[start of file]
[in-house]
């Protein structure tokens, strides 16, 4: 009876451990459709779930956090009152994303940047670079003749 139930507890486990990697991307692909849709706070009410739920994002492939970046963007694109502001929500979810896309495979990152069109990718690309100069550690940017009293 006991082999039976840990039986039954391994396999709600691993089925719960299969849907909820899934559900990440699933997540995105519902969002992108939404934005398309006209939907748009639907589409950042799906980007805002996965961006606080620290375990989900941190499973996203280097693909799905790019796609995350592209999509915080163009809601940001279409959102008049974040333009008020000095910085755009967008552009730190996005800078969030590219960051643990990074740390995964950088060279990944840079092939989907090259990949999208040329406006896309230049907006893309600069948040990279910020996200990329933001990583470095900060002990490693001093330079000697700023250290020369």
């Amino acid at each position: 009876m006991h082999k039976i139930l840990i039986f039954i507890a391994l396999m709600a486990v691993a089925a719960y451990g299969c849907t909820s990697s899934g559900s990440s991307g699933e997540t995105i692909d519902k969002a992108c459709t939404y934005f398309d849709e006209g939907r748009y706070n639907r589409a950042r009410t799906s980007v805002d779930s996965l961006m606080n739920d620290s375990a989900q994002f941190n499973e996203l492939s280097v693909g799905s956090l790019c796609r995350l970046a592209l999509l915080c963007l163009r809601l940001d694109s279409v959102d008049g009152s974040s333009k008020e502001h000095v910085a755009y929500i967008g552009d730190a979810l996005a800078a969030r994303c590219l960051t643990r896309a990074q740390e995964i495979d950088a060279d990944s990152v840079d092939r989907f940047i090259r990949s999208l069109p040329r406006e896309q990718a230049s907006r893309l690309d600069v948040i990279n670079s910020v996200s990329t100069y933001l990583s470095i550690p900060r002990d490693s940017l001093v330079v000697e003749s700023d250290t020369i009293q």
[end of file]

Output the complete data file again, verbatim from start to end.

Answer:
[in-house]
């Protein structure tokens, strides 16, 4: 009876451990459709779930956090009152994303940047670079003749 139930507890486990990697991307692909849709706070009410739920994002492939970046963007694109502001929500979810896309495979990152069109990718690309100069550690940017009293 006991082999039976840990039986039954391994396999709600691993089925719960299969849907909820899934559900990440699933997540995105519902969002992108939404934005398309006209939907748009639907589409950042799906980007805002996965961006606080620290375990989900941190499973996203280097693909799905790019796609995350592209999509915080163009809601940001279409959102008049974040333009008020000095910085755009967008552009730190996005800078969030590219960051643990990074740390995964950088060279990944840079092939989907090259990949999208040329406006896309230049907006893309600069948040990279910020996200990329933001990583470095900060002990490693001093330079000697700023250290020369």
């Amino acid at each position: 009876m006991h082999k039976i139930l840990i039986f039954i507890a391994l396999m709600a486990v691993a089925a719960y451990g299969c849907t909820s990697s899934g559900s990440s991307g699933e997540t995105i692909d519902k969002a992108c459709t939404y934005f398309d849709e006209g939907r748009y706070n639907r589409a950042r009410t799906s980007v805002d779930s996965l961006m606080n739920d620290s375990a989900q994002f941190n499973e996203l492939s280097v693909g799905s956090l790019c796609r995350l970046a592209l999509l915080c963007l163009r809601l940001d694109s279409v959102d008049g009152s974040s333009k008020e502001h000095v910085a755009y929500i967008g552009d730190a979810l996005a800078a969030r994303c590219l960051t643990r896309a990074q740390e995964i495979d950088a060279d990944s990152v840079d092939r989907f940047i090259r990949s999208l069109p040329r406006e896309q990718a230049s907006r893309l690309d600069v948040i990279n670079s910020v996200s990329t100069y933001l990583s470095i550690p900060r002990d490693s940017l001093v330079v000697e003749s700023d250290t020369i009293q």